A key advocacy group in Victoria has hit out at the state's building system, saying the current system does not afford adequate levels of protection and that recent attempts at reform have failed to address fundamental consumer concerns.

Claiming that around 256,000 consumers of the domestic building industry within the state suffer from poor construction practices (based on the most recent figures available from the Department of Justice), the Building Compliance Reform Association (BCRA) held protests outside the offices of the Victorian Building Authority (VBA) earlier this month calling for a fundamental overhaul of regulation within the sector.

BCRA president Anne Paten said the aim of the protests – which followed a public meeting in October attended by several hundred people – revolved around raising awareness about what she says is the plight of consumers under the current system and making reform of the system an election issue.

“I think the thing that we are aiming for is to get the public to actually know what is going on,” Paten said. “They have not been told any of the reality that there is basically no consumer protection if you attempt to build or renovate or repair or maintain a home.”

Throughout Victoria, the process of building industry regulation and compliance came under fire several years ago as both the state’s Auditor General and the Ombudsman issued separate damning reports into practices in areas such as the issuing of building permits and the builder registration process. The Ombudsman’s report in particular alleged widespread conflicts of interest within what was then the Victorian Building Commission.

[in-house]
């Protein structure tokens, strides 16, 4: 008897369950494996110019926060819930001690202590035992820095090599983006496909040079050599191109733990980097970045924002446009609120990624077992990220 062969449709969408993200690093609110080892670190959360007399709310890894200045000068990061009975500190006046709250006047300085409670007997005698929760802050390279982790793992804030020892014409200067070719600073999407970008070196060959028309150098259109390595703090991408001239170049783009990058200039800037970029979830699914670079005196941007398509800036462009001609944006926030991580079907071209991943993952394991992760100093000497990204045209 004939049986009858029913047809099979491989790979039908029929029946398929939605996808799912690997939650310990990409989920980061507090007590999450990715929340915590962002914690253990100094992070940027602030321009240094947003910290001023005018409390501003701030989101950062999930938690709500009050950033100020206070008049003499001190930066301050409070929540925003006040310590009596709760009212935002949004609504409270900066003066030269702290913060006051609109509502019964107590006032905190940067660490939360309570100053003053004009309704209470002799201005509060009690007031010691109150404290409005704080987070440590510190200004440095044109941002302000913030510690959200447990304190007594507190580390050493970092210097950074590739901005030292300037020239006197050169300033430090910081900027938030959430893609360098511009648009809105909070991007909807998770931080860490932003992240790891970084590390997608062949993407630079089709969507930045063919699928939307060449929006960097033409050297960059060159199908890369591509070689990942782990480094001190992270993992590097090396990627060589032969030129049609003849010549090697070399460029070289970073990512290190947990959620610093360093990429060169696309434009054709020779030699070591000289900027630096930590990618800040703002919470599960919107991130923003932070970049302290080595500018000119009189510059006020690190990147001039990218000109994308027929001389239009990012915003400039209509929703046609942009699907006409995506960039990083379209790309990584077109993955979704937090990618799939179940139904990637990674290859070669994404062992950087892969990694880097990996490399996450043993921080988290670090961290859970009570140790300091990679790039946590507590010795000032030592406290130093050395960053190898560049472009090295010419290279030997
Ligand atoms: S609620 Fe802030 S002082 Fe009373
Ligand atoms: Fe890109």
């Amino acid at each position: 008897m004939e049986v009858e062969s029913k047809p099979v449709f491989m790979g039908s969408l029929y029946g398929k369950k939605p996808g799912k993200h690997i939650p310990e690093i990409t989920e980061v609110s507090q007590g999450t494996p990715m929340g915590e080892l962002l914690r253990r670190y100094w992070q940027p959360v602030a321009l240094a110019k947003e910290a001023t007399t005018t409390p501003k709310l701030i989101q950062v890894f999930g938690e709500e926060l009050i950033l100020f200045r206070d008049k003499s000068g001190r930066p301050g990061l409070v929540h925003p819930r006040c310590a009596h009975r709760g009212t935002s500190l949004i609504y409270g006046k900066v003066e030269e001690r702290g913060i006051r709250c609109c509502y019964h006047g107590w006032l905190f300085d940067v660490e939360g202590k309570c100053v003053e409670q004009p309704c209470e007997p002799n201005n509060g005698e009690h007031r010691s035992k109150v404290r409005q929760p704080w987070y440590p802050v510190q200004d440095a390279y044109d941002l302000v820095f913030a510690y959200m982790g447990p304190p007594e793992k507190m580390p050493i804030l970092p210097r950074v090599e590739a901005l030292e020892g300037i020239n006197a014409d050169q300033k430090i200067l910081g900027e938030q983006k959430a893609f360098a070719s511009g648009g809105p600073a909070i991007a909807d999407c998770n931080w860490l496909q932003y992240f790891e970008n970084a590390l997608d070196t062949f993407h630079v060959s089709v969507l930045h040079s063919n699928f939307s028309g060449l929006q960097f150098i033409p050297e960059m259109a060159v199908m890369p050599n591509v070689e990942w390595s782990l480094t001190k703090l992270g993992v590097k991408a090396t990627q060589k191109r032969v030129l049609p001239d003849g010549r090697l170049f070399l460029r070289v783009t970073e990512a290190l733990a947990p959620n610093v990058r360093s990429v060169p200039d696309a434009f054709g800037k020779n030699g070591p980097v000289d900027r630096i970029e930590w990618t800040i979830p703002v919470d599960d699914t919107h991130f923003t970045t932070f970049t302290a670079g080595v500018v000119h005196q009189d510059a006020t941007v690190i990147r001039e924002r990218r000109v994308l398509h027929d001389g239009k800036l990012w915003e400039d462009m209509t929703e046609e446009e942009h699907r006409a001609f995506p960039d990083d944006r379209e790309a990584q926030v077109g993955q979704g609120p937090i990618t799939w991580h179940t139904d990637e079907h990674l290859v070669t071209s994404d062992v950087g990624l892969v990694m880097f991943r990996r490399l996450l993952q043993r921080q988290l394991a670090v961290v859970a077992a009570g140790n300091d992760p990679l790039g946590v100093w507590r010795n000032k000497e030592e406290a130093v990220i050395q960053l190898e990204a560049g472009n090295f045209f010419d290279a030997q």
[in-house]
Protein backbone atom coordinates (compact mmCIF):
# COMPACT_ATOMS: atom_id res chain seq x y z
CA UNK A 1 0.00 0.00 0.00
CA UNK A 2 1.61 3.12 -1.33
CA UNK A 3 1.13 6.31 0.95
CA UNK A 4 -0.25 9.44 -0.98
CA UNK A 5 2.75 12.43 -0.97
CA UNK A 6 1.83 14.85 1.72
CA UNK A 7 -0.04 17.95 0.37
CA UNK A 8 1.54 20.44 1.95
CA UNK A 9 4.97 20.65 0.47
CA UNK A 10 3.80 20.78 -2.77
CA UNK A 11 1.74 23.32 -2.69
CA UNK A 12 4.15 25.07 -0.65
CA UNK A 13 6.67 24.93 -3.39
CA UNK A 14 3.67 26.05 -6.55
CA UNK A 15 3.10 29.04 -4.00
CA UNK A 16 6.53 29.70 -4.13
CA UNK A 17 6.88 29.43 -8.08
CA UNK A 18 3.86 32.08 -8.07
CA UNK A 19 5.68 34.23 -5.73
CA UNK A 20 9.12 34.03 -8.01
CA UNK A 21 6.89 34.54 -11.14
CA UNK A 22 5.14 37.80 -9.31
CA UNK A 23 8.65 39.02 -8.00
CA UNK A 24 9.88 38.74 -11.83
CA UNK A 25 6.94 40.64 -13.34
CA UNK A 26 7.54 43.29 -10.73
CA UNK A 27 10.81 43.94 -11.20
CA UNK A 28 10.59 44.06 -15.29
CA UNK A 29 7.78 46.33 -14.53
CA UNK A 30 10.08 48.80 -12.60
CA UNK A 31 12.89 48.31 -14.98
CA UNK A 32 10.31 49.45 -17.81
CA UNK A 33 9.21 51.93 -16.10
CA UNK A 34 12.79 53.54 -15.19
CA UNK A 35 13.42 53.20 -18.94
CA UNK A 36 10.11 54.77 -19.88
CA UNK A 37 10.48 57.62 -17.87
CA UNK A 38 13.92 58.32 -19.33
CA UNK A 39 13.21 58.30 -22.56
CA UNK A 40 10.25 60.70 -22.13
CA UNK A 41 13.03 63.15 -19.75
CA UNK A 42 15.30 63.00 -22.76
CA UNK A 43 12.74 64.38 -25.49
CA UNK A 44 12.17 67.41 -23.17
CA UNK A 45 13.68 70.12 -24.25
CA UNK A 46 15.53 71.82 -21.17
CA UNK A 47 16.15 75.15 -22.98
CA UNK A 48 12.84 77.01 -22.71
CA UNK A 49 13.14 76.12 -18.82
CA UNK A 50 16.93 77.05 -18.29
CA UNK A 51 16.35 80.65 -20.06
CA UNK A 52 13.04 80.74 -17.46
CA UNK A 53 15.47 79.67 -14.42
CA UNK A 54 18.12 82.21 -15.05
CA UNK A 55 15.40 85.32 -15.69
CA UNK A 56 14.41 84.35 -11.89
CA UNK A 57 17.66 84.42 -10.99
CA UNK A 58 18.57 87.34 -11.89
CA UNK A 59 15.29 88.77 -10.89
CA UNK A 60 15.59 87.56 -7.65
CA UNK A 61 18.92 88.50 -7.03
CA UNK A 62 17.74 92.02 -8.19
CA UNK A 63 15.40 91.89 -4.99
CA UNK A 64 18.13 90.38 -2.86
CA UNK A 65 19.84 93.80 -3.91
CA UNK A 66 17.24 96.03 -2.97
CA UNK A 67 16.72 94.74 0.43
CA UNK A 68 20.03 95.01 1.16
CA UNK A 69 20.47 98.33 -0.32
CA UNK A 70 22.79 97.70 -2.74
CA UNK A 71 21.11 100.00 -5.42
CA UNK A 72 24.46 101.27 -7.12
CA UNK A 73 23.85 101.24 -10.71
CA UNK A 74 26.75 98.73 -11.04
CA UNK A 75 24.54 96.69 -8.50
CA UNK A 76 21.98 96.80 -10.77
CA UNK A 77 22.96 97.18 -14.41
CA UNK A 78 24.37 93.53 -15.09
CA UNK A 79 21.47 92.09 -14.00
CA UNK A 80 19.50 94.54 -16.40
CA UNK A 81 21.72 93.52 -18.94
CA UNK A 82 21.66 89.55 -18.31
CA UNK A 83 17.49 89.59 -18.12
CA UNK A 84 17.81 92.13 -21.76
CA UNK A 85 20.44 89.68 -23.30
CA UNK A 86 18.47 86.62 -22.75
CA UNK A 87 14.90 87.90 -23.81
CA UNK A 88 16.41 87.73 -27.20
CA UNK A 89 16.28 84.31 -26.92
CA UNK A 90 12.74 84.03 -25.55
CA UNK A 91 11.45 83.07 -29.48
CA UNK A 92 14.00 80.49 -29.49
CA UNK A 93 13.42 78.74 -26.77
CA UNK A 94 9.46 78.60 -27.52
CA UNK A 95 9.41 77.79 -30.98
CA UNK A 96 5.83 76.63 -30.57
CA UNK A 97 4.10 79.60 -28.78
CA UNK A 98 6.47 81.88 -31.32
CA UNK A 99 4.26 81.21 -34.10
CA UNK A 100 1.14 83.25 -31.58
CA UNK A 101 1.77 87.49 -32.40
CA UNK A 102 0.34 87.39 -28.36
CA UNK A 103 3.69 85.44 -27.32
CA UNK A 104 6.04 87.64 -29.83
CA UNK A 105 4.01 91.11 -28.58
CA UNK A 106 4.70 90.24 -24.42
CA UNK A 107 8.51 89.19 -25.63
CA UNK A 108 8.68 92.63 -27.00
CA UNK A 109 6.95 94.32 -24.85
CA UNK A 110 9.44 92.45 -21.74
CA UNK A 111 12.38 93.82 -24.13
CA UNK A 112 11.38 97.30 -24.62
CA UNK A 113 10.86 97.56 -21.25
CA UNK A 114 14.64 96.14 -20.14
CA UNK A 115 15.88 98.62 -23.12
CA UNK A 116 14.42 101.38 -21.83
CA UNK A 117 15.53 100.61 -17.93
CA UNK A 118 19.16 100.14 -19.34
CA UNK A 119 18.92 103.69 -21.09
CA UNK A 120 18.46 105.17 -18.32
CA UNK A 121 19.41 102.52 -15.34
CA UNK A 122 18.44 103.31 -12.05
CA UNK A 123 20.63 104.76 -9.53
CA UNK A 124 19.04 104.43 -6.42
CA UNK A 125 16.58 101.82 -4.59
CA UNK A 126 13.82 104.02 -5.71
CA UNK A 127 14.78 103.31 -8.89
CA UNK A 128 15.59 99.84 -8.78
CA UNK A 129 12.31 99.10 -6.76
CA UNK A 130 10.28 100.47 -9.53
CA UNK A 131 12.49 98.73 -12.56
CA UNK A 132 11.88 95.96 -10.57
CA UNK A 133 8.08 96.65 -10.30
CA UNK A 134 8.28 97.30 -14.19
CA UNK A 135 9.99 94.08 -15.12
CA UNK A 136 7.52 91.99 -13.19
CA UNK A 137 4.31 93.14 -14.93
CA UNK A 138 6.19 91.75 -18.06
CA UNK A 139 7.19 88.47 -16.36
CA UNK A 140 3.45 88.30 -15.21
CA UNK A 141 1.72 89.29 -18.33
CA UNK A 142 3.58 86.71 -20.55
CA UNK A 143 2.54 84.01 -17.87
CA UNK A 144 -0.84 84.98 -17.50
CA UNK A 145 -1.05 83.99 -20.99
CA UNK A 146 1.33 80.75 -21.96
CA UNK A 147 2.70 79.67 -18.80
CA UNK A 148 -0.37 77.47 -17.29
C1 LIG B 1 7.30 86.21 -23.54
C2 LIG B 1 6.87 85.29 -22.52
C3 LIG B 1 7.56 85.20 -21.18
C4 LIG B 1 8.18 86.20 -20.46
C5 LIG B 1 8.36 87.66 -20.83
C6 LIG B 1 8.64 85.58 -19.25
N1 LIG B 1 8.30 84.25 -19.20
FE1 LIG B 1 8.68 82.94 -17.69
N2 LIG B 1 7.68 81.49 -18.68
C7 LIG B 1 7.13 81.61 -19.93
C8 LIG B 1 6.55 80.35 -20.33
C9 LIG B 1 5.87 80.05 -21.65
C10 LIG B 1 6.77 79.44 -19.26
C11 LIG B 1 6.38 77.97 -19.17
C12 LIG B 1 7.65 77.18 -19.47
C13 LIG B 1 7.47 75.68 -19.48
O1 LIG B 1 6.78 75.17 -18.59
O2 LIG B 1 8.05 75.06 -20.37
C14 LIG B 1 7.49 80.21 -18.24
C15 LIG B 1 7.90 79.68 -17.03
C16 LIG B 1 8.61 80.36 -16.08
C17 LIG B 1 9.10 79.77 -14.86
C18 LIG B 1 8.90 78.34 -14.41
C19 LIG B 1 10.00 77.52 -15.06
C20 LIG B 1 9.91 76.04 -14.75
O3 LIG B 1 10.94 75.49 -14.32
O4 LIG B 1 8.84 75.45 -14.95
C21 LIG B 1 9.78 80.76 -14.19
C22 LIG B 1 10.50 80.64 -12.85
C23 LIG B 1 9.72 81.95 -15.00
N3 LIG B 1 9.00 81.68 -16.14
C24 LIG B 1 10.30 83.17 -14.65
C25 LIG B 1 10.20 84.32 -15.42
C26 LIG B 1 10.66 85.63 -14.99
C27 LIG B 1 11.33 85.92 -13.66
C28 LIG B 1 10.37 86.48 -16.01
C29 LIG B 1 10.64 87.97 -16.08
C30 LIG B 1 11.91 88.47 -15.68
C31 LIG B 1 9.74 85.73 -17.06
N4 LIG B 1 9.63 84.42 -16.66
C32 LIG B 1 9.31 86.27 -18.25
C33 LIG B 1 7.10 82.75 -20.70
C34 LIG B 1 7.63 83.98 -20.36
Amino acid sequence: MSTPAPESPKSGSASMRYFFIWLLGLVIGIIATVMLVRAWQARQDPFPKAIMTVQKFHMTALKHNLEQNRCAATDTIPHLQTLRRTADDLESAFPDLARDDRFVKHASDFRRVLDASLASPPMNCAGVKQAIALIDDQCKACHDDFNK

In response, the government replaced both the Building Commission and the Plumbing Industry Commission with the VBA, although further moves to overhaul the Builders Warranty Insurance Scheme and consolidate the work of a number of regulatory bodies into three bodies are currently on hold pending the election.

Paten says sweeping changes are needed, including involvement of people from outside the building industry and outside the state in inquiries or tribunal hearings, the introduction of ‘genuine’ consumer representatives (those with a consumer background) on regulatory bodies and boards, replacement of the ‘last resort’ insurance scheme with a ‘first resort’ arrangement and the creation of a new industry Ombudsman to hold regulatory bodies accountable.

She says the flow-on effects of poor building practices upon consumers include not just loss of income but marriage and relationship breakdowns and even major health effects such as heart attacks, strokes and suicide attempts.

Though insisting that the vast majority of builders are competent and act in good faith, government ministers acknowledge the system has room for improvement.

In May, Finance Minister Robert Clark admitted the current system was failing and that it can be ‘far too difficult’ for consumers to get justice when builders do the wrong thing.

Still, industry representatives insist current levels of protection are adequate.

Paten made earlier claims of a myriad of problems including lax builder registration processes and enforcement of regulatory compliance, dispute resolution processes which favour builders over consumers and insufficient accountability on the part of regulatory bodies, among others. In response, Housing Industry Association (Victoria) regional executive director Gil King said assessment practices for registration applications often go beyond those specified in regulations and that in many cases, penalties imposed on builders could be considered to be heavy rather than too light.

King says far from being under regulated, the industry is overburdened with excessive regulation and red-tape, an impost he says adds substantially to the cost of housing.